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Australia’s commodity boom shows little sign of fading: Charts of the week

Lewis Jackson  |  07 Mar 2022Text size  Decrease  Increase  |  
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As commodity prices hit record highs, futures markets are signalling that elevated prices could persist for months, if not years.

Russia’s invasion of Ukraine has sent prices for key Australian commodities soaring as traders scramble to get hold of supplies amid the threat of sanctions and war disruptions.

Coal, oil, wheat and aluminium have seen prices rise by double digits this year. Along with natural gas, they made up a quarter of export revenue in 2019-20, according to the Department of Foreign Affairs and Trade.

Futures trading, where investors exchange contracts for delivery months or years ahead, are also rising steadily. In the case of oil and coal, futures contracts a year from now are above pre-invasion prices.

Oil, natural gas and coal

Global benchmark Brent crude breached US$130 for the first time in more than a decade on Monday morning as traders reacted to news that the US and its European allies are considering a ban on Russian oil imports.

Futures markets followed the lead. The price for a barrel of oil delivered eleven months ahead broke above US$100 for the first time since 2014 on Monday, up 42% since the start of the year.

Prices reflect worries about supply shortages as Western producers and consumers cut ties with the Russian energy sector despite it being exempt from sanctions, says Dave Meats Morningstar director of energy and utilities.

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“They [sanctions] have also made global businesses and financial institutions extremely reluctant to transact with Russia, even in ways not explicitly targeted,” he says. “As a result, traders are finding it difficult to sell Russian crude.”

Australian natural gas exports markets are also booming. An estimate of export prices for liquified natural gas (LNG), tracked by the Australian Competition & Consumer Commission, has almost tripled over the past 6 months. Futures contracts suggest prices could stay that way until March 2023.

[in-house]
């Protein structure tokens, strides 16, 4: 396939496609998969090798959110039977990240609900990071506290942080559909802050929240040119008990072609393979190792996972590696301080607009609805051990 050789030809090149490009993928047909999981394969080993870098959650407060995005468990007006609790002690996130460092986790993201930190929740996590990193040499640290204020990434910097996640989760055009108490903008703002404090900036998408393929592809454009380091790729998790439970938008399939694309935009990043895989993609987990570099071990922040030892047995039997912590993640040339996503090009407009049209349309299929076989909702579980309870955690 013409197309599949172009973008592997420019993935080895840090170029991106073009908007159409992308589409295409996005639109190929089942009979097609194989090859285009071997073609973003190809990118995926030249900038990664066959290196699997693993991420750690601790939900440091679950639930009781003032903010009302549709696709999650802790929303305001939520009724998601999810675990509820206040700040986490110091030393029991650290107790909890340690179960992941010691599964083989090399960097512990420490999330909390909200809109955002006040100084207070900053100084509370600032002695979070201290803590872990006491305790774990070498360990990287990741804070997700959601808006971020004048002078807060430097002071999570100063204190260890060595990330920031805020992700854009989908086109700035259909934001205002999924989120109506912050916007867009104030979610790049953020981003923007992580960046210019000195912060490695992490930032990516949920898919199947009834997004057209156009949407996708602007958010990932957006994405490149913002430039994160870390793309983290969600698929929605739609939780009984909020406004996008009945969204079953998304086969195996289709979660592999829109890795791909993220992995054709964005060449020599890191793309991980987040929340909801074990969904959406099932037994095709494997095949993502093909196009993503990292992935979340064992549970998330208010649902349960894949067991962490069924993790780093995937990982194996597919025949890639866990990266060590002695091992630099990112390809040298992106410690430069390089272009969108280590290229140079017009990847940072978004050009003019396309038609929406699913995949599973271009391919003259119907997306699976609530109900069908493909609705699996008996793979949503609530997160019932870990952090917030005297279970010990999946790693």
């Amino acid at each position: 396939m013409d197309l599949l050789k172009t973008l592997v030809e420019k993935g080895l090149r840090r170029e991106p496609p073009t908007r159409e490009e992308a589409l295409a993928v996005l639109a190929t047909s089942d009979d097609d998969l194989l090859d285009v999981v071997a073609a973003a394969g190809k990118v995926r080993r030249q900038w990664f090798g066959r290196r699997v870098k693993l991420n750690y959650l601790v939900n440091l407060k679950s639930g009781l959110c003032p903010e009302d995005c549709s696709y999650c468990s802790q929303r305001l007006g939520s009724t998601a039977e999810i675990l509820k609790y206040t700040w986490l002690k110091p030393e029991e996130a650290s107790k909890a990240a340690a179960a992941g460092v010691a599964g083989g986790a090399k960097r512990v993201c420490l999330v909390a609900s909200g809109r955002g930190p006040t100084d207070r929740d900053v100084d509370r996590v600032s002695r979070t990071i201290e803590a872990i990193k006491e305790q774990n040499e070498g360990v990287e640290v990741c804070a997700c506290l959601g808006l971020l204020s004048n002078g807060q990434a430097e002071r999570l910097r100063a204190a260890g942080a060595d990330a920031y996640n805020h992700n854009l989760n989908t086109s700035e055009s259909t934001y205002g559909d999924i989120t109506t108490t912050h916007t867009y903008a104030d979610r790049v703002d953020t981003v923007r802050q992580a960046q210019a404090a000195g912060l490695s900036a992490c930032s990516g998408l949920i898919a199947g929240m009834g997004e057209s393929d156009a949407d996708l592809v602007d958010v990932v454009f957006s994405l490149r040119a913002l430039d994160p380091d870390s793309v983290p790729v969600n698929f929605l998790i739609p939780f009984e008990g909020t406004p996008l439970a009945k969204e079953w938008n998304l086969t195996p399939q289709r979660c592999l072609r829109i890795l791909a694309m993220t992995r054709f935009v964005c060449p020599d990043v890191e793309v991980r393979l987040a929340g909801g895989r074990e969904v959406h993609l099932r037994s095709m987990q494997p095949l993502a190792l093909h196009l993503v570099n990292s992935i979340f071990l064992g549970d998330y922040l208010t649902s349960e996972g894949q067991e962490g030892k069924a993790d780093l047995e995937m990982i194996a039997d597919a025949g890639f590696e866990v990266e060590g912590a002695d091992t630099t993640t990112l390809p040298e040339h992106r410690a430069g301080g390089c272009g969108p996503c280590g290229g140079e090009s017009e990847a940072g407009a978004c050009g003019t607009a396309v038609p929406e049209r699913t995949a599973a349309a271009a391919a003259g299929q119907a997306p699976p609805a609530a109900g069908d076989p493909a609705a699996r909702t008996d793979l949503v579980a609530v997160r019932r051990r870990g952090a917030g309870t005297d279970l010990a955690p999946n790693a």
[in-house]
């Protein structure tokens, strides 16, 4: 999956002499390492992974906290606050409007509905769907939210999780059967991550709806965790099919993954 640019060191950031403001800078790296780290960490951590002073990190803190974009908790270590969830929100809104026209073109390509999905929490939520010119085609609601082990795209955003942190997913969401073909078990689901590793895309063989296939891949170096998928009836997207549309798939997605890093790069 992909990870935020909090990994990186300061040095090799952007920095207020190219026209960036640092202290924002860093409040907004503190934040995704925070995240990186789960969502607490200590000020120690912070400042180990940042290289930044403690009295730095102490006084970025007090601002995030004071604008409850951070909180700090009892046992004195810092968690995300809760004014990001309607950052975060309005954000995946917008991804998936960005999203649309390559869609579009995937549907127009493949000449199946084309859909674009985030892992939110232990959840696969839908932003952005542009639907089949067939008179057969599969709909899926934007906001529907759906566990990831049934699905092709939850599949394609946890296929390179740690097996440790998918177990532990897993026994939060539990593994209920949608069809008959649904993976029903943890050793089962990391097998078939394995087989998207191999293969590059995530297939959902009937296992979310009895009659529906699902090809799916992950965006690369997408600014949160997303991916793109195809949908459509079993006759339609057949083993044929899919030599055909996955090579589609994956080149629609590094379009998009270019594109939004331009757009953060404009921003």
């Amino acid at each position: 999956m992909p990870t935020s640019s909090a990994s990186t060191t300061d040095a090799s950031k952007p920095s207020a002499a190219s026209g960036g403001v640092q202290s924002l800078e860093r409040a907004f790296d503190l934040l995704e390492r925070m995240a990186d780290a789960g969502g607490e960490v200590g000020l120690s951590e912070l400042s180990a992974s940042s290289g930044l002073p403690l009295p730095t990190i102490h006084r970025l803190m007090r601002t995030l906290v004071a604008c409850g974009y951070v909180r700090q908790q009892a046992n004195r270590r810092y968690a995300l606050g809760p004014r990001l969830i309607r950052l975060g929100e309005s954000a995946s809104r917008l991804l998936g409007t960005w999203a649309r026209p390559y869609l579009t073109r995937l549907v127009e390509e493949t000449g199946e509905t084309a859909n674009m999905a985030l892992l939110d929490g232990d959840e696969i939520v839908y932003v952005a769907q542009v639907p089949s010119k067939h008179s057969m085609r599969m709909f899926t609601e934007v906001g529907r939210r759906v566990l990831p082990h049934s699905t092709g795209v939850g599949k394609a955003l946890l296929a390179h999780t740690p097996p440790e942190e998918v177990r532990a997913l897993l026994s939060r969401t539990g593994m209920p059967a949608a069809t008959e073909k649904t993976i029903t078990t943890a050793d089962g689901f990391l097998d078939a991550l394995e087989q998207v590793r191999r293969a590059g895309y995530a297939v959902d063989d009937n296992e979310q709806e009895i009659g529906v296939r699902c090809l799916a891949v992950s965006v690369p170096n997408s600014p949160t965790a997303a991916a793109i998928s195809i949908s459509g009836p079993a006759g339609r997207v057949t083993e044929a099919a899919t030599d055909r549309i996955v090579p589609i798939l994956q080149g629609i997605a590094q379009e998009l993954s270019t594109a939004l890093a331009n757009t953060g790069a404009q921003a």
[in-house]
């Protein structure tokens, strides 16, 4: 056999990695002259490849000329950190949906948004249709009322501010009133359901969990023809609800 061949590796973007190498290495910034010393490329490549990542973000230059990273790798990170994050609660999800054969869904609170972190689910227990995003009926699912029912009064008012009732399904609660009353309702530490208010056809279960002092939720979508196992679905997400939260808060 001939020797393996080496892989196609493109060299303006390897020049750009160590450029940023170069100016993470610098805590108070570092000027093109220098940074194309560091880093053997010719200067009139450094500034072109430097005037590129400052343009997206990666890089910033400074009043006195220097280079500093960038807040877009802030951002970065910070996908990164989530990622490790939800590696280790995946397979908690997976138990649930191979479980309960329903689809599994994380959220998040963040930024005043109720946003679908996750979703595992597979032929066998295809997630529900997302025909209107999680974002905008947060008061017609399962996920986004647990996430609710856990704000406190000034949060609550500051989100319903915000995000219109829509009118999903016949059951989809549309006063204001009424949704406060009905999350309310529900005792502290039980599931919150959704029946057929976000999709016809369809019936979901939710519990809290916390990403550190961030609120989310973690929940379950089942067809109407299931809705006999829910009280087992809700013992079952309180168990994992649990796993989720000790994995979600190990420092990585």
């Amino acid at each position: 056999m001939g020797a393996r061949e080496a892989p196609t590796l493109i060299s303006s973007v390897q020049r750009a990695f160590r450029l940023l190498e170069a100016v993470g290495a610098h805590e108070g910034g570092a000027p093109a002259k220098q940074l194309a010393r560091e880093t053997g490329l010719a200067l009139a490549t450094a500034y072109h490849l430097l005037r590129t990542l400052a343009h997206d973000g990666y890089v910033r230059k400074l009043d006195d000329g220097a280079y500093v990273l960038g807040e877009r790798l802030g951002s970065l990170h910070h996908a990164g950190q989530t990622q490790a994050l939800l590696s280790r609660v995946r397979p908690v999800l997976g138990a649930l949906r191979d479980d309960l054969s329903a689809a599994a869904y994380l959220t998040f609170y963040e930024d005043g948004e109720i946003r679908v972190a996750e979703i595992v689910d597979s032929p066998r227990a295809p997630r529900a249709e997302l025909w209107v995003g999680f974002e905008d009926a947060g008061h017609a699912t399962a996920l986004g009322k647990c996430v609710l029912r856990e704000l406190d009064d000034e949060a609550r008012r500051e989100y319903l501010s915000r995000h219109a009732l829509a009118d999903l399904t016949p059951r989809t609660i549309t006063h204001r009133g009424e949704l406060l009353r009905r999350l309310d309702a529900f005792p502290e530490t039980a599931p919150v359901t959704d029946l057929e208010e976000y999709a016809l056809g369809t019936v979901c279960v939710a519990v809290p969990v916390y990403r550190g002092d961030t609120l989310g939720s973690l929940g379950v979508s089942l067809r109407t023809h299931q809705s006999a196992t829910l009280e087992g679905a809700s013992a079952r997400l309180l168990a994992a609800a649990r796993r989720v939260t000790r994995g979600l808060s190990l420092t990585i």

Local natural gas exporters can also benefit from higher oil prices because many long-term gas contracts are set using crude oil as a reference.

Similarly, prices for thermal coal used to generate power jumped 50% last week as buyers scrambled for replacements to Russian coal. The country is the third-largest producer in the world and its biggest customers are China, South Korea and Japan, according to Statista. Futures contracts for delivery in March 2023 last closed at US$268.25, above pre-invasion levels.

Higher prices are translating into share market rallies for local producers. Whitehaven Coal (ASX: WHC) is up 27% in the past five days. Woodside Petroleum (ASX: WPL) has added 17%.

Wheat

Wheat prices should ease over the next two years but are expected to remain high by historic standards due to supply shortages, the Department of Agriculture, Water and the Environment (AWE) said in a note last Tuesday.

Limited supply of high-quality wheat globally means prices should remain around the $400 per tonne level in fiscal 2023, more than double the pre-covid average stretching back to 1980, according to AWE data. Prices are expected to ease from fiscal 2024, depending on the pace of economic recovery.

The Department warned that disruptions to Ukrainian and Russian grain shipments from the Black Sea would lead to higher prices. Russia and Ukraine account for about 29% of global wheat exports.

Reuters reported last Monday that Ukrainian authorities shut ports and halted grain exports until the war ended.

Shares in local grain handler, Graincorp (ASX: GNC), are up 23% since the invasion began.

Aluminium

Aluminium prices are following trends seen across other commodity markets and recording sharp jumps in spot and future prices.

Contracts for March delivery have risen 17% since 22 February. Contracts dated 6 months ahead, for delivery in August, are up 16%, in a sign traders see prices staying elevated.

Russia is the world’s largest producer of aluminium outside of China and is responsible for 6% of global production.

Iron ore

Prices for Australia’s biggest export by revenue have risen steadily from November lows as Chinese officials ramped up stimulus in the world’s largest iron ore purchaser and hinted at an end to the country’s zero-covid policy.

Growth in China is expected to increase demand for steel in construction, industry and other uses. Iron ore is a key input in steelmaking.

Spot price closed on Friday at US$152.28 a tonne, up from $US92 in mid-November.

Futures markets point to prices hovering around these levels for the next year. Contracts for delivery of iron ore one year from now, in March 2023, closed at US$146.09, off spot prices by 4%.

The People’s Bank of China lowered lending rates in January following months of turmoil in the all-important property sector. Chinese manufacturing output has expanded in three of the last four months, according to data from PMI. The Wall Street Journal reported last week that Chinese officials were considering experimental opening measures in select cities.

is a reporter and data journalist with Morningstar. Tweet him @lewjackk or get in touch via email

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